When I heard about Joe Strummer’s death, I was climbing a mountain road in Vermont during a light snowstorm a few days before Christmas. That far north, most radio stations broadcast in French. Rolling through the static, I finally heard words in English telling me that Joe Strummer had died. Today, I heard about Lou Reed driving through a cloudless late morning in Los Angeles.
The Velvet Underground will always be very important to me, but in my twenties they were a revelation. I had a big crush on Lou Reed for a long time. I went to see him at the Greek theatre on the eve of the Los Angeles riots. I saw him another time on the tour for the New York album. I passed on a free ticket to see him once in 2000 or so cause I had tickets to Elliot Smith. Since Elliot Smith killed himself a couple years later, I’m glad I saw him at least once.
I loved every Velvet Underground record. My favorite Lou Reed album was “The Blue Mask.” I really dug the crazy, beyond Oedipal madness of the title song. But one of his records that really got me through tough times was 1992’s “Magic and Loss.” Had there ever been a “grief rock” album before? Surely John Lennon’s Plastic Ono Band explored many forms of grief in harrowing songs like “Mother,” but I had never heard such a purposeful, focused two-sided exploration before. My brother had died in 1990, and sorting through the guilt and sorrow I felt took a long time. “Magic and Loss” wasn’t always easy listening, and I remember my boyfriend at the time finding descriptions of hospital beds less than conducive to romance.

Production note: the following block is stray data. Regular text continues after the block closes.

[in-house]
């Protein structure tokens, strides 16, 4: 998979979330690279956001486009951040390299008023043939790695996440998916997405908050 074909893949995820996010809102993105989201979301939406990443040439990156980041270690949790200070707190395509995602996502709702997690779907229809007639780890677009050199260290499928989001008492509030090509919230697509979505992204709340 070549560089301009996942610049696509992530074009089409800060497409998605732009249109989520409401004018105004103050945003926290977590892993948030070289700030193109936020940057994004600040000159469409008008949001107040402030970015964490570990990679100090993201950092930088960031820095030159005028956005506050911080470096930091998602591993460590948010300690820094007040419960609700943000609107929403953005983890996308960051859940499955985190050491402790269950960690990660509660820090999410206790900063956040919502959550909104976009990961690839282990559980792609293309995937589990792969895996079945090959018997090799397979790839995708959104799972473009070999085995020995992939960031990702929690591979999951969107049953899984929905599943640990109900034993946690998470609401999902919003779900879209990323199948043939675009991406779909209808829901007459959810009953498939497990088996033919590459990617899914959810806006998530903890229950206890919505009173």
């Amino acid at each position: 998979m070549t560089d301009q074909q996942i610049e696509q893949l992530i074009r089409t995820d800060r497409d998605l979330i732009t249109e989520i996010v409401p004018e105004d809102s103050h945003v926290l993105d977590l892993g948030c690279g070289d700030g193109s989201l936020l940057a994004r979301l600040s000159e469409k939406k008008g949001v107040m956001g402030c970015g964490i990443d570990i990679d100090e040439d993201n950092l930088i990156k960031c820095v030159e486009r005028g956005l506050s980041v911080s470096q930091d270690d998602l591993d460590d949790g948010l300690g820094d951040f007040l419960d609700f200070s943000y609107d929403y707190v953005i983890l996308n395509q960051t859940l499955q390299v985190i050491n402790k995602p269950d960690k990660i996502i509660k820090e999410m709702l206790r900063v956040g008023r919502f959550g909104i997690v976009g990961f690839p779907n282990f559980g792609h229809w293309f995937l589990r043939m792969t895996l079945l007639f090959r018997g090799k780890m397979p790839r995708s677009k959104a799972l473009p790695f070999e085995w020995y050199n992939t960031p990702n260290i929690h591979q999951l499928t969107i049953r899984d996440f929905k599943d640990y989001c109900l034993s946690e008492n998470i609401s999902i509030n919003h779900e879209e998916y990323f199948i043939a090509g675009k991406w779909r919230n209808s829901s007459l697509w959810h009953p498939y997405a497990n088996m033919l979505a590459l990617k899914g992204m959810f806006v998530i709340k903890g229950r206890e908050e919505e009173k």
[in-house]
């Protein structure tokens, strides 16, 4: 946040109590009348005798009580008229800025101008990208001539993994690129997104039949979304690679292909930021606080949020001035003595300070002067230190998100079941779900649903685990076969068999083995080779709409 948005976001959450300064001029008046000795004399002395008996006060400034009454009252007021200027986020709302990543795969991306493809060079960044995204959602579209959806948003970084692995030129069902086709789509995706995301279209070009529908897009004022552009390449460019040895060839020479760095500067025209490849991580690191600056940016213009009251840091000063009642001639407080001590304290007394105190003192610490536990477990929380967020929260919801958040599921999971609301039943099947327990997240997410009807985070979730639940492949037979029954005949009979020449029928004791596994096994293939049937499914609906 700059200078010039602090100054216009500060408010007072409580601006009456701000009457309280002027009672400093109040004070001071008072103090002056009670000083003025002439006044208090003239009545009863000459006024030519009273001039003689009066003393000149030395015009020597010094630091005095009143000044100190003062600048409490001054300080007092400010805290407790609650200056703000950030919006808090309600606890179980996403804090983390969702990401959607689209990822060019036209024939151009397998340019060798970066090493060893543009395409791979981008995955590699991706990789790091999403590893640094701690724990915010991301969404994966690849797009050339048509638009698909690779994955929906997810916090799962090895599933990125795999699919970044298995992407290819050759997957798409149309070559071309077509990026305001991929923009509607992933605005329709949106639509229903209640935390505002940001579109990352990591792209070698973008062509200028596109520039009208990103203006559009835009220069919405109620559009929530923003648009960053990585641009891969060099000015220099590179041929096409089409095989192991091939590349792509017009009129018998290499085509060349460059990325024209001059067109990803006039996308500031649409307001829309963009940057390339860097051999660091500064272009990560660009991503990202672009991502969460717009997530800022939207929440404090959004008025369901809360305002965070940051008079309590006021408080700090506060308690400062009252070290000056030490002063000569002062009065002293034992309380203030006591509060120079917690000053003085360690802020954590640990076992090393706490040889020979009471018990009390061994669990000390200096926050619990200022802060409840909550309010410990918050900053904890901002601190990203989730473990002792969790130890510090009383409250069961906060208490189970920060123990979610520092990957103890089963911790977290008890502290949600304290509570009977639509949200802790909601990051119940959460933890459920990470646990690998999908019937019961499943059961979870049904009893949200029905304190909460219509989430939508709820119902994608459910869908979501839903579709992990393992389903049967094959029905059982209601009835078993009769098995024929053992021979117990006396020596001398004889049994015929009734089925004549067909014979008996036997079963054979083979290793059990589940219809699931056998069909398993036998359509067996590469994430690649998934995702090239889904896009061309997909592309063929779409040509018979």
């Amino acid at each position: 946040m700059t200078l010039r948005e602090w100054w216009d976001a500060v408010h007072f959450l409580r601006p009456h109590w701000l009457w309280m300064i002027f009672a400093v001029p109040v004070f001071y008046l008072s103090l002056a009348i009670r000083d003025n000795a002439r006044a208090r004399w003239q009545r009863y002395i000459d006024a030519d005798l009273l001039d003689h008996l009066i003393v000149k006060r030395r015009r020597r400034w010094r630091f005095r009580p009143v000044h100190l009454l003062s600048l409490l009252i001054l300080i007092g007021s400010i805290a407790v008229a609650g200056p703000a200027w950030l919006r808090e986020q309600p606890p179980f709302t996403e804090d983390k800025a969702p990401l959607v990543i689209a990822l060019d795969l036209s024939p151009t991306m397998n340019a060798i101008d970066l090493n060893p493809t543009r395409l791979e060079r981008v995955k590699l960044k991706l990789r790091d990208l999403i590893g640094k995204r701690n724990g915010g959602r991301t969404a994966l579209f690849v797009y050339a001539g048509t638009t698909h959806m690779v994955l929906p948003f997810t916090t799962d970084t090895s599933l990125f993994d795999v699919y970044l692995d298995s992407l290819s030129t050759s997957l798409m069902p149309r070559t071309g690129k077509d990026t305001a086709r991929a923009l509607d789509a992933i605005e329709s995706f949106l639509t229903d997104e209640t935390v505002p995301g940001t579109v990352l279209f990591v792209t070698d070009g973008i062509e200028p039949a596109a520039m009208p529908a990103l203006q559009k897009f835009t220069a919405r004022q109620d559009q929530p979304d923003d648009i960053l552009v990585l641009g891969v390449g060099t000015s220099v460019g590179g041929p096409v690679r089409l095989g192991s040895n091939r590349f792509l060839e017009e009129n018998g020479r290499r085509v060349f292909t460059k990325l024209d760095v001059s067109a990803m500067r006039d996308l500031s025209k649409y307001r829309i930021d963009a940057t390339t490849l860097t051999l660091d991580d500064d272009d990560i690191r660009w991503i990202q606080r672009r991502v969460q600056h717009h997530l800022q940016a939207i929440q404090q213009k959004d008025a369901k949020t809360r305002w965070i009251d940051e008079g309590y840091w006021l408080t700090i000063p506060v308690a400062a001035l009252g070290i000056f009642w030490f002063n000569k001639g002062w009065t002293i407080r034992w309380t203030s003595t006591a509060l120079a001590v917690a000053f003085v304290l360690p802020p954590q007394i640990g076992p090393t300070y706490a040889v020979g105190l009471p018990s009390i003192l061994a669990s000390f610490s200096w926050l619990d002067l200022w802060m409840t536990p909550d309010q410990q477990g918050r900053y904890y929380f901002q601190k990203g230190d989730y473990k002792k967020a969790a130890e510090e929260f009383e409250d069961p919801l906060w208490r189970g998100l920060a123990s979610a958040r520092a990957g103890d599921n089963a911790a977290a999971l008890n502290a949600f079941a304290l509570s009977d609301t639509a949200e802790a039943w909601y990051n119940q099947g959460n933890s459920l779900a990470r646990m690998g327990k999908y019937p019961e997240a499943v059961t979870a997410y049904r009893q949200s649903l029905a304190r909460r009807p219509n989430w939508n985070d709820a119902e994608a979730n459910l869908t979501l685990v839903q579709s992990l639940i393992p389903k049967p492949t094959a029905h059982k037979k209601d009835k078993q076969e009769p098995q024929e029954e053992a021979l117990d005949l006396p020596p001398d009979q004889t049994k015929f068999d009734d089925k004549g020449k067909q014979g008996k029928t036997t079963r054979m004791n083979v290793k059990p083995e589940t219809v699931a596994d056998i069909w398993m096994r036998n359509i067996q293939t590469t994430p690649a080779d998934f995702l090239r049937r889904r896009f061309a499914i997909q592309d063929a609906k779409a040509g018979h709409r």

I feel gratitude to all the artists that helped me through. Too many to name. John Lennon’s death would take a book to tell. I learned of George Harrison’s death in the bleary light of November mountains. And Lou is a big one.
Sometimes I move through the litany of loss–family, friends, beloved animals, the great artists who are our teachers, and then I hit the larger losses. The extinctions. “What do we do with information like: The world’s major fisheries will collapse by 2048?” I asked my class. When someone dies we are jolted. It’s always sudden no matter how long the illness, or “battle.” But when we live inside an accelerated period of extinction, it can remain invisible to most of us. Yet both losses are “personal.”
But which losses push us to a sharper, more urgent appreciation of living and which ones make us fold? Is this our choice to make?
I like Lou Reed’s philosophy–that grief is transformative–a kind of Purgatorial fire that purifies but doesn’t destroy:
When the past makes you laugh and you can savor the magic
That let you survive your own war
You find that that fire is passion
And there’s a door up ahead not a wall
And if the building’s burning move towards that door
But don’t put the flames out
There’s a bit of magic in everything
And then some loss to even things out
- Lou Reed dies aged 71 (telegraph.co.uk)